Maintaining Creativity in Students

Source: MindShift,  May 2012

When asked whether they are creative, these are the student responses:

Std 2: 95% said Yes
Std 5: 50% said Yes
Secondary School: 5% said Yes

the problems begin in a very specific time frame: the years covering third, fourth, and fifth grade. It’s during this period, he says, that many kids “conclude that they are not creative, and this is in large part because they start to realize that that their drawing is not quite as pretty as they would like, that they can put the brush in the wrong place, that their short stories don’t live up to their expectations—so they become self-conscious and self-aware, and then they shut themselves down.” Parents and teachers must intervene during this crucial window to ensure that children’s creativity doesn’t wither.

People with such conditions are actually more likely to become “eminent creative achievers” once they’re out in the real world, Lehrer noted. He cited research by Jordan Grafman of the University of Toronto, showing that distractibility can be an asset as long as it’s combined with a moderately high IQ. “When you’re distractible, you’re always grabbing at seemingly irrelevant ideas and combining them with other ideas. Most of those ideas won’t pan out, which is why being smart helps, because that means you can get rid of those ideas quickly,” he said. “But every once in a while, that new mash-up is going to be useful, is going to lead you somewhere interesting.”

Parents’ and teachers’ task, he said, is to help kids learn how to “productively daydream.”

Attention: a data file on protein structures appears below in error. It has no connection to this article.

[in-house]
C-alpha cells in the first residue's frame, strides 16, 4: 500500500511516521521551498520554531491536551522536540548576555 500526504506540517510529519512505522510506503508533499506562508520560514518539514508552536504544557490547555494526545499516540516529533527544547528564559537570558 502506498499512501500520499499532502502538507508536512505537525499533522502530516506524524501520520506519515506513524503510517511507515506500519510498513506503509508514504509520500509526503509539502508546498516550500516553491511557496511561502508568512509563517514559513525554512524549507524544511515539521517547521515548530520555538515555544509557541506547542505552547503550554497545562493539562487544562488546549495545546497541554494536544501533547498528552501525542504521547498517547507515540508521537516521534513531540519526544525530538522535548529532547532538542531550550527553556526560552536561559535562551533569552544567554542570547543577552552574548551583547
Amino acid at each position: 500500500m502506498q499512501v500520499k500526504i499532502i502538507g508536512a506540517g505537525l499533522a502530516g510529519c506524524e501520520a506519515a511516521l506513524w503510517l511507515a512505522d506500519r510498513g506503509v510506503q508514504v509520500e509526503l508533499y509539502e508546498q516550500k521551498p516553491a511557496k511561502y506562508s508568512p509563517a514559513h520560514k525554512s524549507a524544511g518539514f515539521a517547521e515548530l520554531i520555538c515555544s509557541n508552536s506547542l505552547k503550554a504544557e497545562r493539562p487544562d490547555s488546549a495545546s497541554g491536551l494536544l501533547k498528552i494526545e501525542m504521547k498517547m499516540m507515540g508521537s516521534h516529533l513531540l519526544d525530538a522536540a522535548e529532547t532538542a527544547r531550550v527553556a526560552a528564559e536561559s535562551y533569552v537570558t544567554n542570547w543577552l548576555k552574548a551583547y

Lehrer’s second proposal: Teach children how to have “grit,” the perseverance and determination that’s required to create something new. He referenced the research on grit conducted by University of Pennsylvania psychologist Angela Duckworth, who professes the maxim “Choose easy, work hard.”

Lehrer elaborated: “What she means by that is that’s important to give kids a menu of possibilities pretty early on, a menu of things they might fall in love with—maybe it’s painting, maybe it’s drawing, maybe it’s writing, maybe it’s computer science—just a bunch of passions that they could discover. [You want them to] find these things that don’t feel like work, activities that just feel like fun. And then you have to remind them—‘OK, so you’ve found something you love, the goal you want to strive for. Now you have to work hard. Now you have to put in your thousands of hours of practice. Now you have to be willing to persevere through failure and frustrations.’”


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